From Her Cradle to Her Grave. The Role of Religion in the Life of the Israelite and the Babylonian Woman (The Biblical Seminar 23)

Written by Karel van der Toorn Reviewed By Richard S. Hess

Van der Toorn examines the literary evidence from Mesopotamian and biblical sources for an understanding of women and their religious beliefs. He divides his study according to the life phases of a woman. For the first one, the nursing period, van der Toorn finds birth rites, naming practices and belief in demons attested in Mesopotamia. Although van der Toorn limits his biblical evidence to the ‘prophetic name’ that Hosea gives to his daughter (‘Not pitied’), much more religious information about women’s names can be found in the text. The second phase, ‘youth’, becomes the basis for a discussion of the domestic cult, especially ritual handwashing, figurines, cult rooms and niches and amulets. Van der Toorn identifies these with the origins of OT prayer rooms and mezuzot (Dt. 6:4–9). Adolescence was a lonely time due to periodic uncleanness, although it was punctuated by village festivals. Van der Toorn recreates the wedding, affirming that it was a religious ceremony within the family. On rather limited evidence, he argues for a four-month probationary period during which time the bridegroom could break the contract if he wished. For van der Toorn, pregnancy was the central concern of the newly married woman. This explains the numerous religious devices (figurines and prayers) that are attested concerning it. It also introduces the vows of married women, a subject that allows van der Toorn to repeat his view that this led women to prostitution in order to enable them to repay the vows to the sanctuary. He surveys the roles of women in popular religious practices: witchcraft, dreams, contact with the dead and prophecy. This useful volume concludes with the increasingly close relationship with the sanctuary that the woman had toward the end of her life.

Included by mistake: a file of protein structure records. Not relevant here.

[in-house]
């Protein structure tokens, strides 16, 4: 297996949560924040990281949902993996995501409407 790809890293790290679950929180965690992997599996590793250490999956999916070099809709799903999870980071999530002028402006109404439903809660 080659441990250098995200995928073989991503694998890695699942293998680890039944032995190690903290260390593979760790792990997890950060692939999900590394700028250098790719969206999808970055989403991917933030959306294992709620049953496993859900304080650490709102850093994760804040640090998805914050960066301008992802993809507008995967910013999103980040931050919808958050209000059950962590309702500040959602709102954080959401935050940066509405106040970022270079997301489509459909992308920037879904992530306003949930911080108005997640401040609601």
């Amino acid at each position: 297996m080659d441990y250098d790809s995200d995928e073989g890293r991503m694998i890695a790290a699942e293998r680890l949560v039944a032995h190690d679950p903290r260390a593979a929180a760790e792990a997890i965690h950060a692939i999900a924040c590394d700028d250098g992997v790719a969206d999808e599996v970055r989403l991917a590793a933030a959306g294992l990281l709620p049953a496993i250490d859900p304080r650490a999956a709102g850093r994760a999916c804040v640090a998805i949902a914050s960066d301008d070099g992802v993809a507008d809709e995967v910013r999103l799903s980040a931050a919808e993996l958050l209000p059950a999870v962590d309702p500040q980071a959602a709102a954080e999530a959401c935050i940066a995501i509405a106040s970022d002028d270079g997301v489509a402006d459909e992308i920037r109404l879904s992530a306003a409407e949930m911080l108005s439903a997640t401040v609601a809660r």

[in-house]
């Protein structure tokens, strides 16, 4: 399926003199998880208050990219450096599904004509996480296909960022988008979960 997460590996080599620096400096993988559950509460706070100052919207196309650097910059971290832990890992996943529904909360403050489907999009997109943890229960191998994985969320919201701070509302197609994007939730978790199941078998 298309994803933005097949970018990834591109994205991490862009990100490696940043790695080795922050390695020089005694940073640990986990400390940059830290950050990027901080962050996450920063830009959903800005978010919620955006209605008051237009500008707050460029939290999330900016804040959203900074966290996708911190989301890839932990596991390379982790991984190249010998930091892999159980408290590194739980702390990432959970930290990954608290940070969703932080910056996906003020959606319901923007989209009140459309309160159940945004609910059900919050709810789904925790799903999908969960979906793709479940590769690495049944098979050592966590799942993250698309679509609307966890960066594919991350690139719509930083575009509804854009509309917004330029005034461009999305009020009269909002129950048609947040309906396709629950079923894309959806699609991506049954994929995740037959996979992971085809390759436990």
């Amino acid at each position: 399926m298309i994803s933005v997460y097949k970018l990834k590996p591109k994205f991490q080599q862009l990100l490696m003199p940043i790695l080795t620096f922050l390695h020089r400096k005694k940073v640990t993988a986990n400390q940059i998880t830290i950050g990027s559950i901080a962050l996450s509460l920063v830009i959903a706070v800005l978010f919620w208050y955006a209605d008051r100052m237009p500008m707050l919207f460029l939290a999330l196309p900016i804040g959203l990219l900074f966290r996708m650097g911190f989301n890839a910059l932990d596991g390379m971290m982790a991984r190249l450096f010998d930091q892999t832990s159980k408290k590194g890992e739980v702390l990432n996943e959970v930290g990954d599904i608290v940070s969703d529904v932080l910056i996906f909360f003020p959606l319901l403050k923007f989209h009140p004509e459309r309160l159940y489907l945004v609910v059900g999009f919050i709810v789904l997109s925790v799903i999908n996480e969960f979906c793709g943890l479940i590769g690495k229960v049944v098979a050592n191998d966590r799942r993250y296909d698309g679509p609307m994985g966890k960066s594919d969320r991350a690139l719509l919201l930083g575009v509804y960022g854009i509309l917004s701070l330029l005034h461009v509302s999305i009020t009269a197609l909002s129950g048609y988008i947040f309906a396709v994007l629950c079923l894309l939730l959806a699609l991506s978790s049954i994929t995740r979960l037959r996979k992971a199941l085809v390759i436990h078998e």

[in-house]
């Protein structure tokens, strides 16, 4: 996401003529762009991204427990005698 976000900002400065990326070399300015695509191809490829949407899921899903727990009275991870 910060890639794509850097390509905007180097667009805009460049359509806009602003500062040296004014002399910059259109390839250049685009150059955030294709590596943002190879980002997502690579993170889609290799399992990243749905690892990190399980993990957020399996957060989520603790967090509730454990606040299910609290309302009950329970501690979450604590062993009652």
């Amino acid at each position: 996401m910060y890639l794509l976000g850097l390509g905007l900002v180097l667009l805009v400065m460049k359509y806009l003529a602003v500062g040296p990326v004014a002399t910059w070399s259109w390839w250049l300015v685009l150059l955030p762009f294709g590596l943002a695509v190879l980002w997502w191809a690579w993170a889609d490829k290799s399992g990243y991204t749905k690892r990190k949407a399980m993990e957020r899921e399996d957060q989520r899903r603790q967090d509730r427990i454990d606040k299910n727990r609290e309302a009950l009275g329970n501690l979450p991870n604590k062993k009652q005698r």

Richard S. Hess

Denver Seminary, Denver